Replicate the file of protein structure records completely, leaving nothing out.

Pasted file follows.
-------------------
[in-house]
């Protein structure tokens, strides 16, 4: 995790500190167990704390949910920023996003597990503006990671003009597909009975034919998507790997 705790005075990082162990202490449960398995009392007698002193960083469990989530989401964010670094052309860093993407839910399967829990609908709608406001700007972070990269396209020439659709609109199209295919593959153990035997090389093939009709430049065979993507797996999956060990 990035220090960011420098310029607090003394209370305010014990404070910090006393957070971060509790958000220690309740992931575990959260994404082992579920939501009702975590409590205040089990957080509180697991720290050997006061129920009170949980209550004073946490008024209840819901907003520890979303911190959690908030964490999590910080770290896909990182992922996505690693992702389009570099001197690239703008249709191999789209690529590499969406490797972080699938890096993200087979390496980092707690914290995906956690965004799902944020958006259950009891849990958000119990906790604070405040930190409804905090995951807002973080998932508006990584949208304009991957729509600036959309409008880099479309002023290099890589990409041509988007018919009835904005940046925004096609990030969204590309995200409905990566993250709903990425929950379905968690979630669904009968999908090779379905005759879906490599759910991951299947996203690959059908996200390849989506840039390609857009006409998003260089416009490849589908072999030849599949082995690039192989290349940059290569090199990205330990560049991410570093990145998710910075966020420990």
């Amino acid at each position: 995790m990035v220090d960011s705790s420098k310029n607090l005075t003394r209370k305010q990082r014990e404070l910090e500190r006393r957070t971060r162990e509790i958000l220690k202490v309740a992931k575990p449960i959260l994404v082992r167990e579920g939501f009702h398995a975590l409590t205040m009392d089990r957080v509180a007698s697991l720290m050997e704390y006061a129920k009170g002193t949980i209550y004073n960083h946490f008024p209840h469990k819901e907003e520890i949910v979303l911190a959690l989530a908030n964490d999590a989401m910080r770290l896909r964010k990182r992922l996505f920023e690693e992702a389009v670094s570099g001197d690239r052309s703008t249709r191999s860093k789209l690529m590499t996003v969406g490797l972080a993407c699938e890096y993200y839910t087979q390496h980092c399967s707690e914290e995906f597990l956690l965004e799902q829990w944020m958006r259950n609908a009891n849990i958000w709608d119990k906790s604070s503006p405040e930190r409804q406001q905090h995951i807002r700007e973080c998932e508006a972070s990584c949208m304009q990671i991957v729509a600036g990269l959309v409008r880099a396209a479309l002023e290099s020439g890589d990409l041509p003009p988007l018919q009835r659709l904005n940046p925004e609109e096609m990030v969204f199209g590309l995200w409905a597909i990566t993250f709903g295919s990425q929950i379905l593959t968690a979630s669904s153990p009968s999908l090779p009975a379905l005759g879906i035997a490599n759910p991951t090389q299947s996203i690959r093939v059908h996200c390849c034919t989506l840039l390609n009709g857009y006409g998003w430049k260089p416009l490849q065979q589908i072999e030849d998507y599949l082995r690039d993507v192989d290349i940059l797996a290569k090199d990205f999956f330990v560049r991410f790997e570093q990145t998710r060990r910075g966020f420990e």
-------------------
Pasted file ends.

[in-house]
């Protein structure tokens, strides 16, 4: 995790500190167990704390949910920023996003597990503006990671003009597909009975034919998507790997 705790005075990082162990202490449960398995009392007698002193960083469990989530989401964010670094052309860093993407839910399967829990609908709608406001700007972070990269396209020439659709609109199209295919593959153990035997090389093939009709430049065979993507797996999956060990 990035220090960011420098310029607090003394209370305010014990404070910090006393957070971060509790958000220690309740992931575990959260994404082992579920939501009702975590409590205040089990957080509180697991720290050997006061129920009170949980209550004073946490008024209840819901907003520890979303911190959690908030964490999590910080770290896909990182992922996505690693992702389009570099001197690239703008249709191999789209690529590499969406490797972080699938890096993200087979390496980092707690914290995906956690965004799902944020958006259950009891849990958000119990906790604070405040930190409804905090995951807002973080998932508006990584949208304009991957729509600036959309409008880099479309002023290099890589990409041509988007018919009835904005940046925004096609990030969204590309995200409905990566993250709903990425929950379905968690979630669904009968999908090779379905005759879906490599759910991951299947996203690959059908996200390849989506840039390609857009006409998003260089416009490849589908072999030849599949082995690039192989290349940059290569090199990205330990560049991410570093990145998710910075966020420990």
């Amino acid at each position: 995790m990035v220090d960011s705790s420098k310029n607090l005075t003394r209370k305010q990082r014990e404070l910090e500190r006393r957070t971060r162990e509790i958000l220690k202490v309740a992931k575990p449960i959260l994404v082992r167990e579920g939501f009702h398995a975590l409590t205040m009392d089990r957080v509180a007698s697991l720290m050997e704390y006061a129920k009170g002193t949980i209550y004073n960083h946490f008024p209840h469990k819901e907003e520890i949910v979303l911190a959690l989530a908030n964490d999590a989401m910080r770290l896909r964010k990182r992922l996505f920023e690693e992702a389009v670094s570099g001197d690239r052309s703008t249709r191999s860093k789209l690529m590499t996003v969406g490797l972080a993407c699938e890096y993200y839910t087979q390496h980092c399967s707690e914290e995906f597990l956690l965004e799902q829990w944020m958006r259950n609908a009891n849990i958000w709608d119990k906790s604070s503006p405040e930190r409804q406001q905090h995951i807002r700007e973080c998932e508006a972070s990584c949208m304009q990671i991957v729509a600036g990269l959309v409008r880099a396209a479309l002023e290099s020439g890589d990409l041509p003009p988007l018919q009835r659709l904005n940046p925004e609109e096609m990030v969204f199209g590309l995200w409905a597909i990566t993250f709903g295919s990425q929950i379905l593959t968690a979630s669904s153990p009968s999908l090779p009975a379905l005759g879906i035997a490599n759910p991951t090389q299947s996203i690959r093939v059908h996200c390849c034919t989506l840039l390609n009709g857009y006409g998003w430049k260089p416009l490849q065979q589908i072999e030849d998507y599949l082995r690039d993507v192989d290349i940059l797996a290569k090199d990205f999956f330990v560049r991410f790997e570093q990145t998710r060990r910075g966020f420990e």